Difference between revisions of "Lewis Nkosi"

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== Sources ==
== Sources ==
''The Citizen'', 29 October 2008.
''[[The Citizen]]'', 29 October 2008.
''Cape Times'', 8 September 2010.
''[[Cape Times]]'', 8 September 2010.
''Sunday Independent'', 8 May 2011.
''[[Sunday Independent]]'', 8 May 2011.
[[NELM]] catalogue.
[[NELM]] catalogue.

Latest revision as of 10:10, 15 January 2019

Lewis Nkosi (1936-2010). Essayist, critic and dramatist.


He moved from Durban to Johannesburg in 1956 to join Drum magazine.

He left South Africa on an exit permit in the early 1960s after receiving a fellowship to study at Harvard University, beginning what was to be a long exile. The last 19 years of his life he moved back and forth between Europe, the US, Asia and South Africa.

He died in September 2010 at the age of 73.



He studied at Adams College. Studied journalism at Harvard University (1960-61).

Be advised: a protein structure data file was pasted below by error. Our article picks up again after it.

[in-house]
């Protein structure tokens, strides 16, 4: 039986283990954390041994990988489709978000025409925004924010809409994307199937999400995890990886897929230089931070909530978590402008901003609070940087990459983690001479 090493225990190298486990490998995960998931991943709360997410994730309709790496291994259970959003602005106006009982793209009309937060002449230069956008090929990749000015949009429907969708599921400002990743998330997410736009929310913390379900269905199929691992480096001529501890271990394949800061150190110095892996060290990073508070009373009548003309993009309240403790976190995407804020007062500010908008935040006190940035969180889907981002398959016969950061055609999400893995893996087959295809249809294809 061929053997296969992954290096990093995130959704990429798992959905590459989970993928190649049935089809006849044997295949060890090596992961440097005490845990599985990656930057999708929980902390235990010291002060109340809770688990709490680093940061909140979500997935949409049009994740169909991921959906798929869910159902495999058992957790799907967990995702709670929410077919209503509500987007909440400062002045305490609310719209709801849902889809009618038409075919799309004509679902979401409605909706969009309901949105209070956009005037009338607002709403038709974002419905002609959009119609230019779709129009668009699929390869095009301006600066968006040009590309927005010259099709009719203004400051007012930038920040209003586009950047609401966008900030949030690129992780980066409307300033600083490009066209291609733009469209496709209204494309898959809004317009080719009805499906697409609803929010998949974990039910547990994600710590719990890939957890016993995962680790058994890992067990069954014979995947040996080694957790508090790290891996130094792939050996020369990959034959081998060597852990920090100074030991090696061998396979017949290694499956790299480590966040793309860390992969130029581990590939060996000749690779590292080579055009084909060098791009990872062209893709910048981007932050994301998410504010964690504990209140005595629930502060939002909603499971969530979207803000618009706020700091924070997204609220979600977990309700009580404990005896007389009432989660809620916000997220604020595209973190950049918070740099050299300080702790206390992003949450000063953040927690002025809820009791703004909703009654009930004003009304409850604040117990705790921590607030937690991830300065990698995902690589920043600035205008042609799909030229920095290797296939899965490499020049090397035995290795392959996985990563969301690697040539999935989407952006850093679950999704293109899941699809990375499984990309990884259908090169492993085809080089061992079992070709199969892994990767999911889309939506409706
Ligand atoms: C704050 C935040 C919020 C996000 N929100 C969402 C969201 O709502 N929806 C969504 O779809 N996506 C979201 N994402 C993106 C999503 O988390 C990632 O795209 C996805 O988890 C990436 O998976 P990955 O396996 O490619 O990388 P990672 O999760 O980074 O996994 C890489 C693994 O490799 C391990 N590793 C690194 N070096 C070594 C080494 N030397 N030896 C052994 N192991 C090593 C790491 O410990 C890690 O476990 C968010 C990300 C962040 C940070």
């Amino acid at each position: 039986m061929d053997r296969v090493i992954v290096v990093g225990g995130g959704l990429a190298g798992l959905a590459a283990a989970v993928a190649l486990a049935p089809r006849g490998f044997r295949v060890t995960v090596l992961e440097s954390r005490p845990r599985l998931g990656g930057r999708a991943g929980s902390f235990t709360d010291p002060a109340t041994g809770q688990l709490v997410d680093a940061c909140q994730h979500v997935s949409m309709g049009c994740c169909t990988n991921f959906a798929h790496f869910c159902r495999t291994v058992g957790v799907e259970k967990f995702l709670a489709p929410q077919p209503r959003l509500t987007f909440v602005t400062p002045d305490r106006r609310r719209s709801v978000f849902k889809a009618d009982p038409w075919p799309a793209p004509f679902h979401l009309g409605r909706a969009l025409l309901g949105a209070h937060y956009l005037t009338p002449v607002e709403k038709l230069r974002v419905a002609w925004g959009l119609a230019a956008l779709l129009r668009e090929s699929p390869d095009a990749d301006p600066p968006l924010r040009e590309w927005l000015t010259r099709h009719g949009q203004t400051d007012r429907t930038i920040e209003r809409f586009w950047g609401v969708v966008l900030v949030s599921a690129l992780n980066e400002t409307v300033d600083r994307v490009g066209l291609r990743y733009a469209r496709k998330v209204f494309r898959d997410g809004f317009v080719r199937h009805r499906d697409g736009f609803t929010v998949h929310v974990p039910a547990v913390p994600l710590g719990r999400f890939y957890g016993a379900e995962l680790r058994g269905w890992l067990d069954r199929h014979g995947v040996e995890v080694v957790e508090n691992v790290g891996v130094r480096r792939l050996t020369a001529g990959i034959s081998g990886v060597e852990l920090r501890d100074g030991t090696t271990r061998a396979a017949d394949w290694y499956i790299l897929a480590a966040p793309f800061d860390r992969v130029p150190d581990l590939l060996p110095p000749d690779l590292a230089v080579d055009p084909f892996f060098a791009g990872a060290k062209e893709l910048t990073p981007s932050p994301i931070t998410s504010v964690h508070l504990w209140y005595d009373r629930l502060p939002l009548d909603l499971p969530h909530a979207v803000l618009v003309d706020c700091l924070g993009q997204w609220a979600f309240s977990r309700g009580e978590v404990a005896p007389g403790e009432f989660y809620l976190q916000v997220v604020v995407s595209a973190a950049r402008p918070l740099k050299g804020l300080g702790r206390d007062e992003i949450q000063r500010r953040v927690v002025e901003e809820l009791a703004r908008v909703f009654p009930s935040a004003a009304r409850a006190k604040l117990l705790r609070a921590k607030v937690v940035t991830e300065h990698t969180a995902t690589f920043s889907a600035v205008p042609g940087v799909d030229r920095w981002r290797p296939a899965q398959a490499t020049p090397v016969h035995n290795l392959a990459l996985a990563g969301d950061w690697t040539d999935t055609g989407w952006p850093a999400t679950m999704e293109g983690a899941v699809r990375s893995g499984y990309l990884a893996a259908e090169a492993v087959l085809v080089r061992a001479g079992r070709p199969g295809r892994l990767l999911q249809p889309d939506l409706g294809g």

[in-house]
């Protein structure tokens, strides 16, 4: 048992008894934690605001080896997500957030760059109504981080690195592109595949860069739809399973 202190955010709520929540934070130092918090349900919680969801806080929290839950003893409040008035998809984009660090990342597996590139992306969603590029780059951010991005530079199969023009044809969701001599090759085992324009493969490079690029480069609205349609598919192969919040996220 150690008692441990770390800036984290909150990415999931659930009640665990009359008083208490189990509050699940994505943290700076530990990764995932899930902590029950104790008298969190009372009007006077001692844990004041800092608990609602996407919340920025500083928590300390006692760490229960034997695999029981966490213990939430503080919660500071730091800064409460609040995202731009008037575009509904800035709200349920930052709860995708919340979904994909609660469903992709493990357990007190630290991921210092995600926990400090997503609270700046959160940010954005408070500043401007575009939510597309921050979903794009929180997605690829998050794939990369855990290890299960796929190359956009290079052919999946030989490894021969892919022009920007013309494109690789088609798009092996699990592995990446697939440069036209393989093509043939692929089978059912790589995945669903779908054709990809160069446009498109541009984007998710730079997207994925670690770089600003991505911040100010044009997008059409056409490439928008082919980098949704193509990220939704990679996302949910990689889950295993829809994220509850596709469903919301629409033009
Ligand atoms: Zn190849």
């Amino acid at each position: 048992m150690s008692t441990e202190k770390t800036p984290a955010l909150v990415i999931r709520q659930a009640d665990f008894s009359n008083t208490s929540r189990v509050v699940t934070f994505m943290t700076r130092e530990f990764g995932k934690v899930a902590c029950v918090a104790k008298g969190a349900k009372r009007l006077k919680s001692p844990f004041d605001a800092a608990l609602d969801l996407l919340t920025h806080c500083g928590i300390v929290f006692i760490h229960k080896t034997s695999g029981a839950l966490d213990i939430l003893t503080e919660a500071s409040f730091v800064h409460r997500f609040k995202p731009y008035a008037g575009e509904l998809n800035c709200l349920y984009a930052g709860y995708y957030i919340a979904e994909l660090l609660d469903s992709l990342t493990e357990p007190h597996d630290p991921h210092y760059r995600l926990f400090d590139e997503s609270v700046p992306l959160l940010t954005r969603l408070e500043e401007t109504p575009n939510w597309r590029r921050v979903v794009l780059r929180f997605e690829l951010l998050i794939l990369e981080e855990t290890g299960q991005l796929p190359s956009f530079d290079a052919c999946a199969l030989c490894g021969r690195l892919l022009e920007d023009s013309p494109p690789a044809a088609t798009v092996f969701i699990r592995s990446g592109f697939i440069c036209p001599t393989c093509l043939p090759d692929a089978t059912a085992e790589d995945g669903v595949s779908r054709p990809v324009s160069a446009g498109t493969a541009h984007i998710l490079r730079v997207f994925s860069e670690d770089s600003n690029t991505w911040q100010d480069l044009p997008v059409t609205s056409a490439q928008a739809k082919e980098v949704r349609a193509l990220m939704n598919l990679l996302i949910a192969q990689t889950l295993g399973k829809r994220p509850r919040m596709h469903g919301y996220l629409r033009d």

He began work at Ilanga lase Natal, then moved on to Drum and Post magazines. Over a long subsequent career, Nkosi taught at universities in Zambia, Poland, and the United States.

Contribution to SA theatre, film, media and/or performance

He was one of the collaborators in the workshop led by Athol Fugard to create No-Good Friday (1958. A friend of Fugard’s, he played “Father Higgins” in the first production of No-Good Friday before an all-white audience in Johannesburg in 1958.

Nkosi later wrote and published his own play, The Rhythm of Violence (1964).

His essays and articles are contained in a collection entitled Home and Exile (1965).

He wrote the novels Mating Birds, Underground People and Mandela's Ego.

His works were for a while banned in South Africa under the Suppression of Communism Act.

Awards, etc

He was awarded The Order of Ikhamanga in Silver, 2008.

The University of KwaZuluNatal decided to confer a posthumous honorary doctorate degree on Professor Lewis Nkosi, 2011.


The Citizen, 29 October 2008.

Cape Times, 8 September 2010.

Sunday Independent, 8 May 2011.

NELM catalogue.

Go to ESAT Bibliography

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